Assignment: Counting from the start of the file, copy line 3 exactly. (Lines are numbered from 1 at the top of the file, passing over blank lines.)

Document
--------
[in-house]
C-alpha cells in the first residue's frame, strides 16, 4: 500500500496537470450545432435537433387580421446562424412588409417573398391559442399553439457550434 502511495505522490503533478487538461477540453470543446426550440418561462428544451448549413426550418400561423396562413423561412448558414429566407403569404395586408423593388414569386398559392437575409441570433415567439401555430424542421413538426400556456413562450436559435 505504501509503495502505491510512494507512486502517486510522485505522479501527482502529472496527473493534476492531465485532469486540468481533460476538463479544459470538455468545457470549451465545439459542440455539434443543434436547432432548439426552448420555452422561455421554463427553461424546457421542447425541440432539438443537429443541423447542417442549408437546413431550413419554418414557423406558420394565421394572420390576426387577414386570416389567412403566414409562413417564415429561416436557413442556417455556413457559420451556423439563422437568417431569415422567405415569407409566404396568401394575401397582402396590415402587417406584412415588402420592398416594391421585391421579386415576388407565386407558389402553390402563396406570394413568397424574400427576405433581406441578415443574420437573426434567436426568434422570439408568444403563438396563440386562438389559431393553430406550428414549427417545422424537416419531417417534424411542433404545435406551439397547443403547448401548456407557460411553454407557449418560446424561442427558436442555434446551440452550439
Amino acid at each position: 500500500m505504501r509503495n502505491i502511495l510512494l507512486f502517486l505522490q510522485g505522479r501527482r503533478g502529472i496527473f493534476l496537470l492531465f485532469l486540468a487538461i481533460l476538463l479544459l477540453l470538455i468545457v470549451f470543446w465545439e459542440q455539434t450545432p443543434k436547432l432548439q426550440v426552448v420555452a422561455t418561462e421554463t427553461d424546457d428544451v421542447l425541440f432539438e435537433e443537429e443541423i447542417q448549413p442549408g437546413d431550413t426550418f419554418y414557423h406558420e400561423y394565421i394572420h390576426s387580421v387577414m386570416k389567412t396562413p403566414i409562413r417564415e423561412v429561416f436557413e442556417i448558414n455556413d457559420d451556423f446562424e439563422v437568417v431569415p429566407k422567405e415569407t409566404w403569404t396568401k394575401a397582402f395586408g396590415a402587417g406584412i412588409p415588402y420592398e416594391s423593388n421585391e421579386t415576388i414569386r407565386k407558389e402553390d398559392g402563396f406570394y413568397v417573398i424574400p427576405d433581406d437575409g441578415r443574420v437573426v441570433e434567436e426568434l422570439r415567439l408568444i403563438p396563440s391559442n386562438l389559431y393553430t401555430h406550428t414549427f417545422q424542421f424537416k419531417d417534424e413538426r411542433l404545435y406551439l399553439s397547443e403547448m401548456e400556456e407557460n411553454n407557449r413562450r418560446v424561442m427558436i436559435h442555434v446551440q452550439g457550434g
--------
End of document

Amino acid at each position: 500500500m505504501r509503495n502505491i502511495l510512494l507512486f502517486l505522490q510522485g505522479r501527482r503533478g502529472i496527473f493534476l496537470l492531465f485532469l486540468a487538461i481533460l476538463l479544459l477540453l470538455i468545457v470549451f470543446w465545439e459542440q455539434t450545432p443543434k436547432l432548439q426550440v426552448v420555452a422561455t418561462e421554463t427553461d424546457d428544451v421542447l425541440f432539438e435537433e443537429e443541423i447542417q448549413p442549408g437546413d431550413t426550418f419554418y414557423h406558420e400561423y394565421i394572420h390576426s387580421v387577414m386570416k389567412t396562413p403566414i409562413r417564415e423561412v429561416f436557413e442556417i448558414n455556413d457559420d451556423f446562424e439563422v437568417v431569415p429566407k422567405e415569407t409566404w403569404t396568401k394575401a397582402f395586408g396590415a402587417g406584412i412588409p415588402y420592398e416594391s423593388n421585391e421579386t415576388i414569386r407565386k407558389e402553390d398559392g402563396f406570394y413568397v417573398i424574400p427576405d433581406d437575409g441578415r443574420v437573426v441570433e434567436e426568434l422570439r415567439l408568444i403563438p396563440s391559442n386562438l389559431y393553430t401555430h406550428t414549427f417545422q424542421f424537416k419531417d417534424e413538426r411542433l404545435y406551439l399553439s397547443e403547448m401548456e400556456e407557460n411553454n407557449r413562450r418560446v424561442m427558436i436559435h442555434v446551440q452550439g457550434g